The Future Of Final Fantasy Is All About Player Feedback

The Future Of Final Fantasy Is All About Player Feedback

When Yoshinori Kitase talks about the future of Final Fantasy, you probably want to listen. The veteran producer, widely considered the successor to former Square Enix honcho Hironobu Sakaguchi, is one of the shepherds of the iconic role-playing game series. And he’s looking to take some lessons from the world of mobile gaming — namely, player feedback.

Mobius Final Fantasy

Kitase was in Seattle earlier this month to promote Mobius Final Fantasy, an episodic mobile game that has a loyal, dedicated fanbase. But before he started producing that game, Kitase spent over 20 years in console development, directing classics such as Final Fantasy 6 and Final Fantasy 7, and supervising just about every Final Fantasy game in recent memory. So I was curious: What has he learned from making mobile games that he wants to bring over to console Final Fantasy?

“When we release console games, it takes about two to three years to develop one title,” Kitase told me, speaking through a translator. “So when we want to incorporate user feedback that we received on our previous title, we have to wait two to three years to show that we have listened. But for the mobile title, we actually can update every month, and so we can incorporate user feedback really quickly. Being able to implement user feedback and get reactions keeps our motivation going.”

Moving forward, Kitase said, he wants to take a similar approach for console games. Does that mean Final Fantasy will follow the now-ubiquitous “games-as-a-service/” model? Will Final Fantasy 16 launch on Early Access? Kitase wouldn’t get into specifics. “How to do that with a console game is another question that I would have to think of, but I do want to try to be able to have that conversation and maybe somehow get feedback while developing a console game in the future,” he said.

Final Fantasy 15 took an approach like that, with director Hajime Tabata and his team absorbing feedback from players on the game’s various demos, Episode Duscae and Platinum, both of which came out in the months before FF15 launched. Even after Final Fantasy 15 went live, Tabata released a series of patches and updates that changed, among other things, the much-derided Chapter 13. So it isn’t hard to imagine a Final Fantasy 16 that takes things even further.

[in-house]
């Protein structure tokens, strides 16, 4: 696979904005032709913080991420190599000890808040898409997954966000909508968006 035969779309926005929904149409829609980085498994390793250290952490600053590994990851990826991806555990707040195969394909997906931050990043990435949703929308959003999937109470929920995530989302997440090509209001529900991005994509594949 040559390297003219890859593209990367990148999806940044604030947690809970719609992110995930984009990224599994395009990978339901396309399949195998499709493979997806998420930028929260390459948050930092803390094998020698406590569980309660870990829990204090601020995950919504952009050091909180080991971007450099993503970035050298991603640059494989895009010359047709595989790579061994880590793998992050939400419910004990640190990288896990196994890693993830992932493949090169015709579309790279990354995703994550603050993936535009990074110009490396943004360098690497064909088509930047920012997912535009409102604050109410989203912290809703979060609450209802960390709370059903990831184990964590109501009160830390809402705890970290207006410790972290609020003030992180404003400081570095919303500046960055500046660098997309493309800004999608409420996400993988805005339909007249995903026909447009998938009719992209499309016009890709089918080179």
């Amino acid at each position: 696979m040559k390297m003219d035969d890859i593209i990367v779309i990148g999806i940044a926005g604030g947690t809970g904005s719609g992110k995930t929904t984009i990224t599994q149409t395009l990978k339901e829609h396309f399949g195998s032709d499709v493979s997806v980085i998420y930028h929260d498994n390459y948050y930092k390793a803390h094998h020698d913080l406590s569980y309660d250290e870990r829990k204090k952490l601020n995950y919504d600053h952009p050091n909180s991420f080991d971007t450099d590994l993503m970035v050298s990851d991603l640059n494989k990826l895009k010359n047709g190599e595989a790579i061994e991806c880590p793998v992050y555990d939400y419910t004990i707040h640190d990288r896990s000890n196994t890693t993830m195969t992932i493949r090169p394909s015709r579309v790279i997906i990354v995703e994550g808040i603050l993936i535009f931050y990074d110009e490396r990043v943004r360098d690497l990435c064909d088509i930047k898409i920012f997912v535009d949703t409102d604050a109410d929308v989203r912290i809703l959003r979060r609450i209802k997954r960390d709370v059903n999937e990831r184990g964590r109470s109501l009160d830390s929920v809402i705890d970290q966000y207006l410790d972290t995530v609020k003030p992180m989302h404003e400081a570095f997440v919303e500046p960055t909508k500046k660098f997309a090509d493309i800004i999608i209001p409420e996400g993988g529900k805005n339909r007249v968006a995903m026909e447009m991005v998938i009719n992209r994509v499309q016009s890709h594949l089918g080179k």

With that notion of user feedback in mind, I brought up the iOS and Steam versions of Final Fantasy 5 and Final Fantasy 6, which are, to put it delicately, not pretty. Although Japanese players seem fine with the games’ new art, Western fans have complained that there is no feasible way to play the better SNES or GBA versions of FF5 and FF6 on today’s consoles. I asked if Kitase would consider putting the original versions of both games on modern platforms, and he appeared surprised at the request.

“I am actually curious to know — I believe the port version, the one you can get right now, does use the more brushed up artwork that’s a little bit more refined,” Kitase said. “Do fans want to see the older version that’s not as refined? Is that the sentiment?”

“Yes,” I said, explaining that Western gamers have not reacted positively to the iOS and Steam versions of Final Fantasy 5 and Final Fantasy 6.

“Understood,” Kitase said. “I’ll keep that in mind.”

Another of Kitase’s beliefs, in the wake of Mobius Final Fantasy, is that mobile and console gaming will continue to thrive in parallel. Despite the meteoric rise of smartphones in Japan, Kitase sees Final Fantasy lasting on consoles for quite some time to come. “I’ve always wanted Final Fantasy to be a title that would live in the memory of players as a set with new consoles,” Kitase said. “Whenever a new console is released, I want a memory of Final Fantasy to be attached with it.”

That’s another part of Final Fantasy‘s future. Through ups, downs, and scantily clad chocobo ladies, Final Fantasy needs to be memorable, and as long as Yoshinori Kitase is in charge, that will be one of Square’s goals for the series.

“I want Final Fantasy to be there when you look back at your past, and you look back at your gaming lifestyle, that whenever you feel that the way you play games has changed, that Final Fantasy will always be there,” Kitase said. “It will be a game you remember along with that change in your life.”


  • FYI, I like better graphics, I like better control, and I want to experience the story, not the endless grinding. More of the NEW! If you want the 20 yo games in 20 yo graphics, get the original.

  • Nice to see Mobius is still going strong. The first anniversary event opened old wounds about chapter 2 in the game for me. Mobius managed to ‘out-bro’ XV in that regard 😉

  • “I am actually curious to know — I believe the port version, the one you can get right now, does use the more brushed up artwork that’s a little bit more refined,” Kitase said.
    No Kitase, it uses graphics that make it look like a cheap mobile game or a fan-made knockoff.
    The character portraits are really nice but good lord the sprites are just bad. I’m not against using modern tech to make nicer sprites and I wouldn’t want him to take that as the message of the feedback but the ones of they made for those ports… again they just look cheap and lacking in style.

  • If it wasn’t for the rather awesome FF14, I’d be pretty much putting the nail in the coffin of this series I love. The FF13 games were huge disappointments, FF15 even moreso. And as much as I love FF12, it still doesn’t really feel like a mainline FF. I can hope and pray for FF16, but I don’t know how much more disappointment I can take…

  • The last good turn-based FF i played was FF Dimensions which was Android/IOS only.

    I get that their mobile gatcha games are popular but i agree that more games akin to FF tactics would be awesome!

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